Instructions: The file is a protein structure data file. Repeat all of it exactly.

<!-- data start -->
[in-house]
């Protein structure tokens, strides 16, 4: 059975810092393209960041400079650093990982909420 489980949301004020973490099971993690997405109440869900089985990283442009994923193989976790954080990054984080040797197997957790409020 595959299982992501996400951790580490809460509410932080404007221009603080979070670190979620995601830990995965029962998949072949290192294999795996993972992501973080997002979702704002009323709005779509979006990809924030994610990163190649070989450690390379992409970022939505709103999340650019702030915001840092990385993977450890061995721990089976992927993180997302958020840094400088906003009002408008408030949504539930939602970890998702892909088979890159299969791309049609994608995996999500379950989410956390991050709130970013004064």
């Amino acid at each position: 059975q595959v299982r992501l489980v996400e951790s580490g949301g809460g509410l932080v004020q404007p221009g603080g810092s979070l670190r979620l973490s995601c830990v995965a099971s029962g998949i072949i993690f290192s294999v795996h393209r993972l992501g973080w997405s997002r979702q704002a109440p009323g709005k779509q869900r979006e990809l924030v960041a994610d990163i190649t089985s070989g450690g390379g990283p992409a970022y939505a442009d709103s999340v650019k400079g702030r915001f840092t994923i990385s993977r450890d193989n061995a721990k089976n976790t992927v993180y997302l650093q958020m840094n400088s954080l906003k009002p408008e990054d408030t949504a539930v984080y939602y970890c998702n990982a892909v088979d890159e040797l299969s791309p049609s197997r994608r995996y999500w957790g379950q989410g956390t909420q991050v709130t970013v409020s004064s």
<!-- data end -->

[in-house]
């Protein structure tokens, strides 16, 4: 059975810092393209960041400079650093990982909420 489980949301004020973490099971993690997405109440869900089985990283442009994923193989976790954080990054984080040797197997957790409020 595959299982992501996400951790580490809460509410932080404007221009603080979070670190979620995601830990995965029962998949072949290192294999795996993972992501973080997002979702704002009323709005779509979006990809924030994610990163190649070989450690390379992409970022939505709103999340650019702030915001840092990385993977450890061995721990089976992927993180997302958020840094400088906003009002408008408030949504539930939602970890998702892909088979890159299969791309049609994608995996999500379950989410956390991050709130970013004064």
């Amino acid at each position: 059975q595959v299982r992501l489980v996400e951790s580490g949301g809460g509410l932080v004020q404007p221009g603080g810092s979070l670190r979620l973490s995601c830990v995965a099971s029962g998949i072949i993690f290192s294999v795996h393209r993972l992501g973080w997405s997002r979702q704002a109440p009323g709005k779509q869900r979006e990809l924030v960041a994610d990163i190649t089985s070989g450690g390379g990283p992409a970022y939505a442009d709103s999340v650019k400079g702030r915001f840092t994923i990385s993977r450890d193989n061995a721990k089976n976790t992927v993180y997302l650093q958020m840094n400088s954080l906003k009002p408008e990054d408030t949504a539930v984080y939602y970890c998702n990982a892909v088979d890159e040797l299969s791309p049609s197997r994608r995996y999500w957790g379950q989410g956390t909420q991050v709130t970013v409020s004064s």